Kate Wake is Canadian poet Mariianne Mays Wiebe’s first foray into fiction. Her heroine, Katie, is a solitary artist with a troubled past, and we follow her as she delves into her memories and family history. Juxtaposed with Katie’s story is that of her great-grandmother and namesake, Kate Wake, a singer-turned-painter who died tragically in a mental institution. From these two timelines, Wiebe has crafted an incredibly complex and layered novel that breaks away from the traditional narrative in “a notation that is part poetry, part story, part scenes from a life, and part something else altogether.” Like a collage, the novel has a multitude of pieces, and each tiny fragment contributes to the whole. Here, time is fluid and nonlinear. Wiebe’s own poems and those of Rainer Maria Rilke are scattered throughout, adding an otherworldly texture. In some parts, the book reads like a dream journal, at others, an art history lesson. But for me, the heart of Kate Wake lies in its exploration of love, grief, and the reconciliation of loss through art.
Anyone who’s ever felt trapped in their own mind will likely recognize themselves in parts of Kate Wake. The inner worlds we create for ourselves and the mysteries of the human psyche are central to the novel. One of the major settings in the book is the Hill, a so-called lunatic asylum in the1920s. Through various characters, Wiebe explores the treatment of mental illness in Canadian history, paying specific attention to the institutionalization of women. Kate Wake herself is falsely committed to the Hill after two men fail to vouch for her, in part due to her scandalous past. “And what right, anyway, had a pertinent woman to her own soul, her own inner being and counsel?” one character wonders bitterly. With Katie’s experience, Wiebe highlights how certain forms of mental illness can linger beneath the surface of our lives, and how difficult they can be to talk about – even today.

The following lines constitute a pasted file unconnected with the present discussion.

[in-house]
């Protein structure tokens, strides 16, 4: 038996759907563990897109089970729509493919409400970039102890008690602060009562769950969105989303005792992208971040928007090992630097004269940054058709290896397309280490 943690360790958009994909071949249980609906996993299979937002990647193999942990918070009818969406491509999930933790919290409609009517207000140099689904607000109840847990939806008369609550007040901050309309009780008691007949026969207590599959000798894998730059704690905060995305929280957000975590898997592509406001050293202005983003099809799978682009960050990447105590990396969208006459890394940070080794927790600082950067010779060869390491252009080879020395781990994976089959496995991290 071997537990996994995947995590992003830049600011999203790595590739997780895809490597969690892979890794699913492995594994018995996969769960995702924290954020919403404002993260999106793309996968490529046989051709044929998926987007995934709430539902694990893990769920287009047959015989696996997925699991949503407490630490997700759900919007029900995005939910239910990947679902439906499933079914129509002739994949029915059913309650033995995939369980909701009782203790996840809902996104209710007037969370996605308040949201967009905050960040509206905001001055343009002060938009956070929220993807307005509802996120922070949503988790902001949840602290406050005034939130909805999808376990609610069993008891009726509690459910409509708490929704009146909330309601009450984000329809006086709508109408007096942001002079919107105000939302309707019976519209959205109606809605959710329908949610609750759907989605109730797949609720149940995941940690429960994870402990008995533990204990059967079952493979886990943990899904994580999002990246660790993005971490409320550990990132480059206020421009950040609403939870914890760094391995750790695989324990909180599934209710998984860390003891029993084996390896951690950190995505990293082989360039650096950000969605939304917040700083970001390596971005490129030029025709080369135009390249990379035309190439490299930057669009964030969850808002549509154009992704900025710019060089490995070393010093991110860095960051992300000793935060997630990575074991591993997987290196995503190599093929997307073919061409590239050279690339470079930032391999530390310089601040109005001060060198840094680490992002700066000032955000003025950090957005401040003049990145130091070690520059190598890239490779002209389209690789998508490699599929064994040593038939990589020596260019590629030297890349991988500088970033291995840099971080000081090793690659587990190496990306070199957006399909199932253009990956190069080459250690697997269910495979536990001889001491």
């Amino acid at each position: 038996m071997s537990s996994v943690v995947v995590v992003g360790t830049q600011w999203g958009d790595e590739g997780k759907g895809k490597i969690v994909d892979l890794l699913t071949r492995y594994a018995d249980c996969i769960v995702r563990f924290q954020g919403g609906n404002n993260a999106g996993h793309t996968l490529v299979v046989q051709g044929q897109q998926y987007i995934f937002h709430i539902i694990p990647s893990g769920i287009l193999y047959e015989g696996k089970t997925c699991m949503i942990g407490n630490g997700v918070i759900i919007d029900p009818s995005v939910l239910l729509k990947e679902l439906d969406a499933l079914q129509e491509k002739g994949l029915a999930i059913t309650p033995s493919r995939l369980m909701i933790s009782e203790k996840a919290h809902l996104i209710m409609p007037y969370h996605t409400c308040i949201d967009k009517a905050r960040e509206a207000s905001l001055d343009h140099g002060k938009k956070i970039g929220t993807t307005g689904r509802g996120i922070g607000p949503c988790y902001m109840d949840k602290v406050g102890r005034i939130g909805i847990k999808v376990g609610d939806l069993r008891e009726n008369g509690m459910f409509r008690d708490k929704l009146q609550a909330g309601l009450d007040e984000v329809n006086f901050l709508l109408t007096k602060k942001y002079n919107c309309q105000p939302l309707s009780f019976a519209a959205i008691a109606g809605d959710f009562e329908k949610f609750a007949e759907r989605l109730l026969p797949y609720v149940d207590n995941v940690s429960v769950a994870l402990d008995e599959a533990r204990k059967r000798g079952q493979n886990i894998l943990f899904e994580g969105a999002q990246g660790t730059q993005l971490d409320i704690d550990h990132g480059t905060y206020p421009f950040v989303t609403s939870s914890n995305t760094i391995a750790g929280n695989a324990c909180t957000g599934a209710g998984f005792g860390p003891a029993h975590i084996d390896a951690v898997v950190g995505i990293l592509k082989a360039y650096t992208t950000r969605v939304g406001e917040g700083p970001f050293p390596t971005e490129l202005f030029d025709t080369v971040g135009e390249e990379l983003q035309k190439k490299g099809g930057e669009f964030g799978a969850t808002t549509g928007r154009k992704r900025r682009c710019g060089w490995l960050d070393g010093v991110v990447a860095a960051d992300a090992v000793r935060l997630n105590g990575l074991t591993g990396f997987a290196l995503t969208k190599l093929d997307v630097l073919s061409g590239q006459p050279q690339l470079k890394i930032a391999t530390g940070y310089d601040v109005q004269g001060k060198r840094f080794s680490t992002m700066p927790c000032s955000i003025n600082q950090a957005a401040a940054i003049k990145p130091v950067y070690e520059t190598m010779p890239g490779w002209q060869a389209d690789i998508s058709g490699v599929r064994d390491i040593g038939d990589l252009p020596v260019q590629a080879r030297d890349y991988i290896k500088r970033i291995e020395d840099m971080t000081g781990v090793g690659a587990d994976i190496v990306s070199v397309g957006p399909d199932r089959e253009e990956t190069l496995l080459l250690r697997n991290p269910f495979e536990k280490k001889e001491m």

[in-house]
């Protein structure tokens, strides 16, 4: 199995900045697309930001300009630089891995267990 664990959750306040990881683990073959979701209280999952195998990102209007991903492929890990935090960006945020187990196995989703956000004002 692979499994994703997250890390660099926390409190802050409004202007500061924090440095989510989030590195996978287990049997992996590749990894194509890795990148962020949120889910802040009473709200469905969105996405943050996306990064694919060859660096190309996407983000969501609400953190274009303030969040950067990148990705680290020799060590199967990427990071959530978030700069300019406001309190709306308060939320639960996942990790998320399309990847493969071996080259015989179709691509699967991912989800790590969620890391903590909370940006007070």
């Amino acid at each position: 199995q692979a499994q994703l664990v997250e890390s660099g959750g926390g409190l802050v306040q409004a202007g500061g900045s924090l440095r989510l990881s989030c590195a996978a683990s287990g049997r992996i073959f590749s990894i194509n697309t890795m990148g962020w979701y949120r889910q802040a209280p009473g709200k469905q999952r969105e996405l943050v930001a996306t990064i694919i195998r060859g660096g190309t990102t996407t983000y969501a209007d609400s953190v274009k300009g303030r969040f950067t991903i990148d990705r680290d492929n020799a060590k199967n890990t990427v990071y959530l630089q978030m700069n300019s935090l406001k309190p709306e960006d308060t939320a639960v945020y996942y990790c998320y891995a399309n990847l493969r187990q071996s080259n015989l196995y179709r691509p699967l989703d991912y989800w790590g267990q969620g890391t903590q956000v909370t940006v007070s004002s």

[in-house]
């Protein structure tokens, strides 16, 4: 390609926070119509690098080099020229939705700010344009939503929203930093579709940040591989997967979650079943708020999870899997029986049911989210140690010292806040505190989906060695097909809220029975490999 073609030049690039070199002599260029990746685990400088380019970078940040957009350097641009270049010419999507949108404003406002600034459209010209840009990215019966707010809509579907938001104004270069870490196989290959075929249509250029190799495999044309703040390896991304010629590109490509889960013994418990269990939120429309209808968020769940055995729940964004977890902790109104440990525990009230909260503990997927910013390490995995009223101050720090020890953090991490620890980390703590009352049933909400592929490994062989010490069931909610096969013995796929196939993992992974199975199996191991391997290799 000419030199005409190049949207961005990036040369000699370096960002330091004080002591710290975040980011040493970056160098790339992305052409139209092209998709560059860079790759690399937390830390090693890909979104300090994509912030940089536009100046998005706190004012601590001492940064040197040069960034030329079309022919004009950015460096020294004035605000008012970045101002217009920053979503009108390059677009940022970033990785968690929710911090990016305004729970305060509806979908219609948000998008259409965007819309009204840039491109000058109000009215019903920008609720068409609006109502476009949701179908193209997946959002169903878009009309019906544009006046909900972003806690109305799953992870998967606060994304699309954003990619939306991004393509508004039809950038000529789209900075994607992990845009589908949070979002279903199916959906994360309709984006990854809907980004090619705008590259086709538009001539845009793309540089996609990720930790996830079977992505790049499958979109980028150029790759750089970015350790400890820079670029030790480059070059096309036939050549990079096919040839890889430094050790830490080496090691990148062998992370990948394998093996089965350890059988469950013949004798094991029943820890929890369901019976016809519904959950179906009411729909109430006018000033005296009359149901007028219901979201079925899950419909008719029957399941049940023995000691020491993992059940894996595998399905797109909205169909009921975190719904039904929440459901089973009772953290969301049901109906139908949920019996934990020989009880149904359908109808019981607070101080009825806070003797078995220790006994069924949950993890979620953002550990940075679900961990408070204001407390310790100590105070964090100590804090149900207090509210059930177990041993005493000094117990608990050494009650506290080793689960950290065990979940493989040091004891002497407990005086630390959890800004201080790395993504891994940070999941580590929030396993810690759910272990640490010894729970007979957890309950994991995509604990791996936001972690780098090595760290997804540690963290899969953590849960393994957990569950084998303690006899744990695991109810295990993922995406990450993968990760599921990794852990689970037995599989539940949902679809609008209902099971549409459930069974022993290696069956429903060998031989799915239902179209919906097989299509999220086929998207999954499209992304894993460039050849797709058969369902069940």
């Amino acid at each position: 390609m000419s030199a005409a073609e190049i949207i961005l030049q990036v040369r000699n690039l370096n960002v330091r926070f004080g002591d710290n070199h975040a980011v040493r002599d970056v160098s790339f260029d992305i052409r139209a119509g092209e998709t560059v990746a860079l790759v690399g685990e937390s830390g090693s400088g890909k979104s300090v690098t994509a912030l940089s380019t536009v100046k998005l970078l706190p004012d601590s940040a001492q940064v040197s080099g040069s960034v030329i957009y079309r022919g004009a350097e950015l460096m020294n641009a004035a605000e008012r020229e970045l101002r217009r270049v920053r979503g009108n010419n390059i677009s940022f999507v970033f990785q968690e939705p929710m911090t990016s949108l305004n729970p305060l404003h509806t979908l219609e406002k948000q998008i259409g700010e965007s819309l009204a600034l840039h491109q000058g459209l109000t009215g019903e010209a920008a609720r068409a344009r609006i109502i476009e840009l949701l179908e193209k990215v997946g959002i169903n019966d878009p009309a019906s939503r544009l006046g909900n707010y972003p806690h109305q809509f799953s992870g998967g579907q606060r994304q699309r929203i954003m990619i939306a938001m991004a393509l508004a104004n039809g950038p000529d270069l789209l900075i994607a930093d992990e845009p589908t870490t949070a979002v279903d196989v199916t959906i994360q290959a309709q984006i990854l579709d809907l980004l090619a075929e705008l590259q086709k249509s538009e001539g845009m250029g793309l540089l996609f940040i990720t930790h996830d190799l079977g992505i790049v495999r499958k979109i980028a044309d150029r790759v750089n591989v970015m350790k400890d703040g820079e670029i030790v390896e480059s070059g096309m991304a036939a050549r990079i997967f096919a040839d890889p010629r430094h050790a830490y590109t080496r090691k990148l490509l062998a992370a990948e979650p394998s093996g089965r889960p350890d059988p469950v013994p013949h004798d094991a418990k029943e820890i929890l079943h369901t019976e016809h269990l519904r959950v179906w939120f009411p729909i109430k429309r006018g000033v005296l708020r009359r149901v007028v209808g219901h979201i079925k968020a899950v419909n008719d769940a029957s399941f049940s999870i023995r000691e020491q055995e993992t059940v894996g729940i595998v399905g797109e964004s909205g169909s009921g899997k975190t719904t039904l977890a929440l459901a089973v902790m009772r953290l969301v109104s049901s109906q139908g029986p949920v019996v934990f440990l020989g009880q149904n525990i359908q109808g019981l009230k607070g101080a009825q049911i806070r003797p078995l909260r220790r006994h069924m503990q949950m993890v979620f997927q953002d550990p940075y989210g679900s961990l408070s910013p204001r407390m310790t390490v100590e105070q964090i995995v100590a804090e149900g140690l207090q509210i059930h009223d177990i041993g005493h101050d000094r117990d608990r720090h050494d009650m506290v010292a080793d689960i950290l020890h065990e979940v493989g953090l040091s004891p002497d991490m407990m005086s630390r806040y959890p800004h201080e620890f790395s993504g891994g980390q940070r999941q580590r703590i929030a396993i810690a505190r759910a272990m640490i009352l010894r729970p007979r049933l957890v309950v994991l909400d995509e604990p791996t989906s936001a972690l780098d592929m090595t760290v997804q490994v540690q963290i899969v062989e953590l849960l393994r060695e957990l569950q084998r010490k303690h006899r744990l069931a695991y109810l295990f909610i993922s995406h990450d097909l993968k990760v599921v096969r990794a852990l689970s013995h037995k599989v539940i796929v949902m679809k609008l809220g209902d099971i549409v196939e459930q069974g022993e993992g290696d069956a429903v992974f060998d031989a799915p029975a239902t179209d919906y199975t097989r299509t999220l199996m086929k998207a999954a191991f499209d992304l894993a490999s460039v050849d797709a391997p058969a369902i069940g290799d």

Mariianne Mays Wiebe
Woven into the story are detailed commentaries on famous artists – painters, composers, and poets – and their work. Despite Wiebe’s gorgeous prose, I have to admit that my mind often wandered during these essay-like passages. With no art history background to speak of, I struggled through these seemingly disconnected clusters of information. That said, I was rewarded for my efforts. Written with an academic’s keen eye and understanding, Wiebe’s commentaries add layers and depth to the story, like a choir of voices that, as Katie says, “contribute to the emergent structure of the polyphony.” Each slice of art history gives us insight into the themes and characters, and how they see the world. Kate Wake isn’t an easy book, but that’s what makes it such a satisfying read. At its heart, Wiebe’s work is a lot like the women who grace its pages: complicated, whip-smart, and truly unconventional. mRb